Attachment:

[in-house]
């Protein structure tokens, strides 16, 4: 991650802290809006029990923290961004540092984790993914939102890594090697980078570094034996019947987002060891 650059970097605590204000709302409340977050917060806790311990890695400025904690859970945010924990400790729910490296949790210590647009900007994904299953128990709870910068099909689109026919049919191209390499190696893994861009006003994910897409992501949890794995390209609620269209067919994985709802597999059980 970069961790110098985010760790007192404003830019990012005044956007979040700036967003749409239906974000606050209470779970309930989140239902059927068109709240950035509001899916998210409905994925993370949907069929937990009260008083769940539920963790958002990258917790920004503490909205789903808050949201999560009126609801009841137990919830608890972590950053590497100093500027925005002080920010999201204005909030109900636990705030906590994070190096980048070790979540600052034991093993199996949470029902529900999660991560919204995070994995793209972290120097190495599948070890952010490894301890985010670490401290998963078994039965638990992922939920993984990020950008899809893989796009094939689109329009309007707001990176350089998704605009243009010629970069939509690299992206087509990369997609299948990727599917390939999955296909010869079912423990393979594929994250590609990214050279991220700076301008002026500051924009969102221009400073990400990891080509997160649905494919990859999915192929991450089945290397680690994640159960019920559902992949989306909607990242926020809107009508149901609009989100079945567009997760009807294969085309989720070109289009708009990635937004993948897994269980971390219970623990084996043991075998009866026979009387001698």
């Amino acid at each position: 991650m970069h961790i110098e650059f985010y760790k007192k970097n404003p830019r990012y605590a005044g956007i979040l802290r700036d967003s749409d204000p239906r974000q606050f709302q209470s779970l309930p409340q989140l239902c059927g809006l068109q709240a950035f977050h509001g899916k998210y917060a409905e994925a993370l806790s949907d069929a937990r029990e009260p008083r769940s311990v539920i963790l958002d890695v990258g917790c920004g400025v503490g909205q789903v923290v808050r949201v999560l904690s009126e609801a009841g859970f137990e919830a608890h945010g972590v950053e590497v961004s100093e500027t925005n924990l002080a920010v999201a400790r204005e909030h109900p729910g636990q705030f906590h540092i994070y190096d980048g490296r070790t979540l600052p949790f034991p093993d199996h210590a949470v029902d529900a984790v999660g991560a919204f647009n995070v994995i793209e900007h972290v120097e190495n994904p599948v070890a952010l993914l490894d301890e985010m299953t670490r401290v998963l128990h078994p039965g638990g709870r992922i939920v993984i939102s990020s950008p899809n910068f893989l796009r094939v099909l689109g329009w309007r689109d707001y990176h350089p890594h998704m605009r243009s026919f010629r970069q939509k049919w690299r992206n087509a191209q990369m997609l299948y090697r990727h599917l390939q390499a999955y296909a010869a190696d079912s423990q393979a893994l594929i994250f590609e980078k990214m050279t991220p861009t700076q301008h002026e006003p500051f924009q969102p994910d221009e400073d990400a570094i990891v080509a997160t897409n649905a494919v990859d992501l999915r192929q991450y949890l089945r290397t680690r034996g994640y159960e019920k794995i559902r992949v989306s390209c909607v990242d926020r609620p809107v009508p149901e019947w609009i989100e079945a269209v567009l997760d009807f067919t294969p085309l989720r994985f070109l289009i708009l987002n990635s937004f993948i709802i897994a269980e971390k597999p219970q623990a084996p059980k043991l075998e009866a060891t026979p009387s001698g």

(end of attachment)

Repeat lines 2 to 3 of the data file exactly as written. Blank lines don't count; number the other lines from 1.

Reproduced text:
């Protein structure tokens, strides 16, 4: 991650802290809006029990923290961004540092984790993914939102890594090697980078570094034996019947987002060891 650059970097605590204000709302409340977050917060806790311990890695400025904690859970945010924990400790729910490296949790210590647009900007994904299953128990709870910068099909689109026919049919191209390499190696893994861009006003994910897409992501949890794995390209609620269209067919994985709802597999059980 970069961790110098985010760790007192404003830019990012005044956007979040700036967003749409239906974000606050209470779970309930989140239902059927068109709240950035509001899916998210409905994925993370949907069929937990009260008083769940539920963790958002990258917790920004503490909205789903808050949201999560009126609801009841137990919830608890972590950053590497100093500027925005002080920010999201204005909030109900636990705030906590994070190096980048070790979540600052034991093993199996949470029902529900999660991560919204995070994995793209972290120097190495599948070890952010490894301890985010670490401290998963078994039965638990992922939920993984990020950008899809893989796009094939689109329009309007707001990176350089998704605009243009010629970069939509690299992206087509990369997609299948990727599917390939999955296909010869079912423990393979594929994250590609990214050279991220700076301008002026500051924009969102221009400073990400990891080509997160649905494919990859999915192929991450089945290397680690994640159960019920559902992949989306909607990242926020809107009508149901609009989100079945567009997760009807294969085309989720070109289009708009990635937004993948897994269980971390219970623990084996043991075998009866026979009387001698």
């Amino acid at each position: 991650m970069h961790i110098e650059f985010y760790k007192k970097n404003p830019r990012y605590a005044g956007i979040l802290r700036d967003s749409d204000p239906r974000q606050f709302q209470s779970l309930p409340q989140l239902c059927g809006l068109q709240a950035f977050h509001g899916k998210y917060a409905e994925a993370l806790s949907d069929a937990r029990e009260p008083r769940s311990v539920i963790l958002d890695v990258g917790c920004g400025v503490g909205q789903v923290v808050r949201v999560l904690s009126e609801a009841g859970f137990e919830a608890h945010g972590v950053e590497v961004s100093e500027t925005n924990l002080a920010v999201a400790r204005e909030h109900p729910g636990q705030f906590h540092i994070y190096d980048g490296r070790t979540l600052p949790f034991p093993d199996h210590a949470v029902d529900a984790v999660g991560a919204f647009n995070v994995i793209e900007h972290v120097e190495n994904p599948v070890a952010l993914l490894d301890e985010m299953t670490r401290v998963l128990h078994p039965g638990g709870r992922i939920v993984i939102s990020s950008p899809n910068f893989l796009r094939v099909l689109g329009w309007r689109d707001y990176h350089p890594h998704m605009r243009s026919f010629r970069q939509k049919w690299r992206n087509a191209q990369m997609l299948y090697r990727h599917l390939q390499a999955y296909a010869a190696d079912s423990q393979a893994l594929i994250f590609e980078k990214m050279t991220p861009t700076q301008h002026e006003p500051f924009q969102p994910d221009e400073d990400a570094i990891v080509a997160t897409n649905a494919v990859d992501l999915r192929q991450y949890l089945r290397t680690r034996g994640y159960e019920k794995i559902r992949v989306s390209c909607v990242d926020r609620p809107v009508p149901e019947w609009i989100e079945a269209v567009l997760d009807f067919t294969p085309l989720r994985f070109l289009i708009l987002n990635s937004f993948i709802i897994a269980e971390k597999p219970q623990a084996p059980k043991l075998e009866a060891t026979p009387s001698g």